Last Modified on Jun 18, 2014
What Is Dermatographic Urticaria?
Better known as skin writing, dermatographic urticaria is a skin condition that presents as light writing on the skin. An individual affected by the disease experiences a slightly red, raised welt similar to that of hives from even gently scratching his or her skin. Generally the “writing” or red marks disappear after a short period of just 30 minutes or some and are typically not considered a great medical concern.
The most definitive symptom of dermatographic urticaria is the characteristic skin writing or raised red lines on the skin; however, a few other symptoms are common. Additional symptoms include swelling, inflammation, hive-like welts, and itching. Symptoms generally occur within mere minutes of the skin being rubbed or scratched and typically last no long than 30 minutes. In rare cases, symptoms develop much more slowly and last many hours to even days.
While the exact cause of dermatographic urticaria is unclear, researchers believe it may be linked to an allergic response; however, no specific allergen has been recognized as of yet. Common activities often trigger the symptoms of the condition including clothes rubbing on the skin or bed sheets irritating the skin. Additionally infection, emotional upset and medications often trigger an outbreak of the condition.
Natural Urticaria Treatment
While urticaria is not typically considered a grave medical condition, urticaria treatment is often sought to relieve the irritating symptoms. Many natural options are available that treat and even cure urticaria. Apple cider vinegar applied topically or taken orally treats the frequent outbreaks associated with urticaria. Likewise, nettles are effective for treating a number of skin conditions including urticaria. Additional options include eating an anti-inflammatory diet as well as identifying and avoiding allergens. Keep reading below to learn more recommendations from our readers.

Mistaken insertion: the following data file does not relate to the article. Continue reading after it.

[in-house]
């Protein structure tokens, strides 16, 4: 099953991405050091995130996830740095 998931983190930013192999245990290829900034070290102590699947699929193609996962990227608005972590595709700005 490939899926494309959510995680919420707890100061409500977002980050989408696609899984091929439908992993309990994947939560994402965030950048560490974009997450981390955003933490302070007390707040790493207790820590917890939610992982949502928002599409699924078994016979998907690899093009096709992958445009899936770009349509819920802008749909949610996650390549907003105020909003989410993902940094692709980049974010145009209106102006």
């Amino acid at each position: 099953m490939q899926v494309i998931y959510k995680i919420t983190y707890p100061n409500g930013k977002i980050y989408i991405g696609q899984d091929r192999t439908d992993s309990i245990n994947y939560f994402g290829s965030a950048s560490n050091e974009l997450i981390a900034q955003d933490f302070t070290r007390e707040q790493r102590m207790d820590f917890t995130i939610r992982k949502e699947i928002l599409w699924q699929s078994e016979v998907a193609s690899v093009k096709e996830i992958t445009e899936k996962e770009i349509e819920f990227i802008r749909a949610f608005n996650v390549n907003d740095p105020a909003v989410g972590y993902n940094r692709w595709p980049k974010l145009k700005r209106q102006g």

Dear EarthClinic staff, my 2 years old daughter is having a form of Uiticaria, called Dermographism. I read on the internet forums, that this disease can be possible cured by using ACV. Do you think that she, as 2 year old child, can take ACV and that this might help her to get rid of Dermographism? Can you please tell me as well, what should be the proper daily amount of ACV for her? I´m giving her right now a very small amount (1/4 teaspoon of ACV into 2, 5 dcl of water twice a day). How long might it take until it possibly delivers some results? She has 11 kilos right now.
Thank you for the help, Lucia
Replied by Mmsg
08/10/2012Posted by Joe Elli (Ireland) on 10/04/2013
I need something for cold urticatia. Winter is coming and my face gets red dots due to the cold. Any suggestions? Thanks.Tennessee, Usa
Approval Ratings YEA (1) 100% Posted by Mary (Hamilton, Nj) on 01/31/2010
[YEA] PLEASE READ THIS - I THINK I HAVE CURED MY CHRONIC IDIOPATHIC URTICARIA
I used to eat sweets everyday - cookies, chocolate, cake, etc. Doctors told me to live on Zyrtec, which works great, but I want a cure, not something to cover the symptoms. I happened upon an article about things in our diets causing inflammation. DUH!@#$ So I started an anti-inflammatory diet. After one week, I really think it is almost gone. Pacific salmon (not farm raised), oatmeal, almonds, flaxseed, walnuts, berries, sweet potatoes, green tea, and 4-8 glasses of water a day. My diet did not consist of just these items, but I ate a serving of at least 2 of these a day. What a difference! Look it up - I hope it helps.Replied by Tatjana
Gaithersburg, Md, Usa
02/25/2010Posted by Chandrasekhar (Bangalore, India) on 12/12/2008
I thank the owner of this site to bring such an wonderful things to people..I was searching for any solution on dermatographism..Doctors say it is incurable..Is it true? Any natural remedy? Pls provide us with information regarding this. We are looking forward to see topics on DERMATOGRAPHISM also.
ChandrasekharReplied by Teresa
Sandia Park, NM